IR35: Frequently Asked Questions
As a communications, digital and marketing recruitment agency operating within the contractor market, we are having conversations on a daily basis with both contractors and clients regarding IR35. It is our ambition to make the transition as smooth as possible for our contractors and clients alike by sharing our knowledge on the upcoming changes and assisting all parties in navigating their way through any challenges that this may present.
What is IR35?
IR35 (also known as off-payroll working) is not a new piece of legislation and was initially introduced in April 2000. The purpose of the legislation is to ensure that any contractors operating in the same way as a permanent employee are being appropriately taxed, as well as the clients that are “employing” them.
Historically, it has always been down to the contractor themselves to make an assessment of their position and determine whether they are inside or outside of scope of IR35. However, in April 2017 the rules changed for the Public Sector, with the responsibility for determination (and the penalties for incorrect determinations) falling to the client rather than the contractor themselves. In October 2018, the Chancellor of the Exchequer announced in his Autumn Budget that IR35 changes would be extended to the Private Sector effective from 6th April 2020.
On 17th March 2020, Steve Barclay, chief secretary to the Treasury, announced that the legislation will be postponed until 6th April 2021. This is to combat the adverse economic impact of COVID-19. He stated:
"This is a deferral in response to the ongoing spread of COVID-19 to help businesses and individuals. This is a deferral, not a cancellation and the government remains committed to reintroducing this policy to ensure people working like employees but through their own limited company pay broadly the same tax as those employed directly."
Who is affected by IR35?
All contractors operating through a UK limited company are required to have an IR35 assessment for each role they take, irrespective of the location of work for any services provided after 6th April 2021.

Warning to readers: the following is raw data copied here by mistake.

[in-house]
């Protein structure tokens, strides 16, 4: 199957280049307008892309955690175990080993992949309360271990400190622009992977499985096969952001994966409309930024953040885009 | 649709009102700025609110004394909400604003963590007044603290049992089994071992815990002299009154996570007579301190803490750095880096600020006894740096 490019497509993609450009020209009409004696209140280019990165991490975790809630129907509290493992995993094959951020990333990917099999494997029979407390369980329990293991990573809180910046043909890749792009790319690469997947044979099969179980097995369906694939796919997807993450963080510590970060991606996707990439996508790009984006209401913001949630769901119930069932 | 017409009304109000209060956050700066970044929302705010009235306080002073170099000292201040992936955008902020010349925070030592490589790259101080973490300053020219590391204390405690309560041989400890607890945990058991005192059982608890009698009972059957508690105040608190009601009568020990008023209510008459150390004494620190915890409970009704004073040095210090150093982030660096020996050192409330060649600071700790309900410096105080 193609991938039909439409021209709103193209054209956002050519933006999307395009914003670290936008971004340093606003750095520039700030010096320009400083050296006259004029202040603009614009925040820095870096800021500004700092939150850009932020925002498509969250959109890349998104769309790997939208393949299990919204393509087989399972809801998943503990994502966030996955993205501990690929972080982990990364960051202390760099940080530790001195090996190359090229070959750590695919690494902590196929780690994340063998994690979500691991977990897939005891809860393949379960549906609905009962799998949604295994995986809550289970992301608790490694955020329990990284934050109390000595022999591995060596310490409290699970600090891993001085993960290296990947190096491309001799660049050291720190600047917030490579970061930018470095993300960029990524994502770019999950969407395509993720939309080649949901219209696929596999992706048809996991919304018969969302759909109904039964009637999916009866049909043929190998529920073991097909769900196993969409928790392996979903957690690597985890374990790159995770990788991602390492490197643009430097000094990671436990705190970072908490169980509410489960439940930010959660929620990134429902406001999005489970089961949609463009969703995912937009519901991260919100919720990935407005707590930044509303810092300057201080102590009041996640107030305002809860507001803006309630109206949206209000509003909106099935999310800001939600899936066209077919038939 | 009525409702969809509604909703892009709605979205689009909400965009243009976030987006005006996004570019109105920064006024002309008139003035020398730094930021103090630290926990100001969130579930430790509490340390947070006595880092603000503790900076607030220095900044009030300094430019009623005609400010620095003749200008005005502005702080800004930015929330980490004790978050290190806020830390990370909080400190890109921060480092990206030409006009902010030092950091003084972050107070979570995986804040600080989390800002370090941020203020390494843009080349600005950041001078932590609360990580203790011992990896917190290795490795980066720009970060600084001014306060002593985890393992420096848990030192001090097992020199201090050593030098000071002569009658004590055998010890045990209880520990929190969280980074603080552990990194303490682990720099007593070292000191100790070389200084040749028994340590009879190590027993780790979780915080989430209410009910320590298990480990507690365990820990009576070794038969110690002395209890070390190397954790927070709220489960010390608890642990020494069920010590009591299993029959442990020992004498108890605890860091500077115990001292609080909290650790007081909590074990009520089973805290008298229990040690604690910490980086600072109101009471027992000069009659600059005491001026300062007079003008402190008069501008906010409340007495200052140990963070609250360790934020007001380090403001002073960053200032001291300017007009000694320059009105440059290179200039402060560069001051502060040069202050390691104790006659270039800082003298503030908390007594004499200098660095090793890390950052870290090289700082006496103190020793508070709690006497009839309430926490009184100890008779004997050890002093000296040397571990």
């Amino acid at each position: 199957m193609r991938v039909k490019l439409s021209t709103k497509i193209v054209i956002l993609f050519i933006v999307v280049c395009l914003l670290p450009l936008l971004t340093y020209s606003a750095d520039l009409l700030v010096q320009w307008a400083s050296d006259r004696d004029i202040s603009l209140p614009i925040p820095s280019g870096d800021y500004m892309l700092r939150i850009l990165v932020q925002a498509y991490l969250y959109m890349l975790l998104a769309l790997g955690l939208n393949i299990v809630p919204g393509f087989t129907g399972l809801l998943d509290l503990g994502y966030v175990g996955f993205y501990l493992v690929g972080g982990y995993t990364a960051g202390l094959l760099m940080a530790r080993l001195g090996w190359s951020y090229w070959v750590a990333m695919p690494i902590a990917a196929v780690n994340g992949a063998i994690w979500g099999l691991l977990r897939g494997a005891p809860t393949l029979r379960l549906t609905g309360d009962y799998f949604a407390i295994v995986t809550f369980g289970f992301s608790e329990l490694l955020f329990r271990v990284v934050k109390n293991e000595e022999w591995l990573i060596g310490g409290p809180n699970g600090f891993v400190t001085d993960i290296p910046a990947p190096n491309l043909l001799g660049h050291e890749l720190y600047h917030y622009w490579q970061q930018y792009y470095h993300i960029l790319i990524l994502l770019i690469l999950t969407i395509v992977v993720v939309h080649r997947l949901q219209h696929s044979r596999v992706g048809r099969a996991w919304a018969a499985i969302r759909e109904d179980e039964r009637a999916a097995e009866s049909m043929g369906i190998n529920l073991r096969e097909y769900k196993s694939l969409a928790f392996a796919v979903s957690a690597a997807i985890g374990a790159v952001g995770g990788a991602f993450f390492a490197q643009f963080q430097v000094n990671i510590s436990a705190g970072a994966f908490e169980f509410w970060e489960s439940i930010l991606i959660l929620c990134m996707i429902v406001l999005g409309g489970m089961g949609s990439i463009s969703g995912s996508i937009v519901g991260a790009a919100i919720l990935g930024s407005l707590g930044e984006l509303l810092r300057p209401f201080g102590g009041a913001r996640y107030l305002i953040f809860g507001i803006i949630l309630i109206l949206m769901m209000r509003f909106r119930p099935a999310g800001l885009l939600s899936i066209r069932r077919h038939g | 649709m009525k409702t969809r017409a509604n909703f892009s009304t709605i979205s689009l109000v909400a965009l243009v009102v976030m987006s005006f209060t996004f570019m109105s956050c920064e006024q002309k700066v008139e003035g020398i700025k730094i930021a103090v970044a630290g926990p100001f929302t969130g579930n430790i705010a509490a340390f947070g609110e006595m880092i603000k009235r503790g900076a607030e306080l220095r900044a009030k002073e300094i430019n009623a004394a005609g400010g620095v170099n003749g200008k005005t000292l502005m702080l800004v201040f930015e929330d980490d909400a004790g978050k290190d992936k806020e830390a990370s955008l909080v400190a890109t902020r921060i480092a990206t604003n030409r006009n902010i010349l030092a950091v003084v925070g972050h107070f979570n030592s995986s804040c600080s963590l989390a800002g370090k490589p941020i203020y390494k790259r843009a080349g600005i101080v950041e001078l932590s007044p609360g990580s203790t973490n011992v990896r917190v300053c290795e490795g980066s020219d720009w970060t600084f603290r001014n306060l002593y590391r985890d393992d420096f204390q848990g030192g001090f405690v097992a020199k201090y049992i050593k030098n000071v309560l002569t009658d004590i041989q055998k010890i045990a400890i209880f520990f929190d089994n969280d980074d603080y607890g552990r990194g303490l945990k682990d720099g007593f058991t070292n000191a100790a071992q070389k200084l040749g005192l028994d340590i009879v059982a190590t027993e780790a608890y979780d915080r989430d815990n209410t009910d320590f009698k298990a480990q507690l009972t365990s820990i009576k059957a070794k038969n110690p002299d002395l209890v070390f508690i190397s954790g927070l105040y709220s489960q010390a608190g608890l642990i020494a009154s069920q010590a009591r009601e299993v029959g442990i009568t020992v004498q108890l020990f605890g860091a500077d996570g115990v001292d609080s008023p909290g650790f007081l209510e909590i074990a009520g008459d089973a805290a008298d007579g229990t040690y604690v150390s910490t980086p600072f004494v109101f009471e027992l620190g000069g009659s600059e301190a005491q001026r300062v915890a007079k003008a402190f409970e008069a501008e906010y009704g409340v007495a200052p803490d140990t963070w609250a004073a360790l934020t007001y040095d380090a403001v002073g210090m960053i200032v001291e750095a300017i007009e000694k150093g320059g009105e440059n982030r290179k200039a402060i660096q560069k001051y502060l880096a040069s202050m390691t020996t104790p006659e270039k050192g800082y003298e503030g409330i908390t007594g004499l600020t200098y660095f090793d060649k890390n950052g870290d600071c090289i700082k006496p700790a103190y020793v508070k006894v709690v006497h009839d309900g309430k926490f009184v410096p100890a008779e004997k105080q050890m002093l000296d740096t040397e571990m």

If an assessment is made and the contractor is deemed to be outside of scope of IR35 for a specific role, then they can continue to operate in the same way as they have previously and IR35 will not impact them. However, it is important to reassess the role in question should the working arrangements change during the contract.
If an assessment is made and the contractor is deemed to be inside of scope of IR35, then for that engagement, the contractor will pay tax at source which will be deducted by the fee-payer (usually the recruitment agency or the client if they are engaged directly). There are three options as to how the contractor can operate should they be inside of scope for IR35. These are either through their Personal Service Company (PSC) as a “deemed employee”, through an umbrella company or they can operate as a PAYE worker. However, each of these options will have a significant impact on take home pay, reducing the workers net income by approximately 25%.
How can I complete an IR35 assessment?
Although it is now the clients’ responsibility to assess all workers providing service to them through a limited company, we would always advise all contractors to complete their own due diligence and create their own viewpoint on their IR35 status, with the support of the recruitment agency they are contracting through.
There are many ways to complete an IR35 assessment, many of which are free of charge. The most common way to make an assessment is using the free online tools that are available, including HMRC’s own tool, Check Employment Status for Tax (CEST). The CEST tool has had mixed feedback, but has the benefit of HMRC confirming that as long as the tool has been completed correctly and the answers provided are accurate, they will stand by the result of the test. Many other companies have created their own tools based on case law; however, they do not have the same backing from HMRC.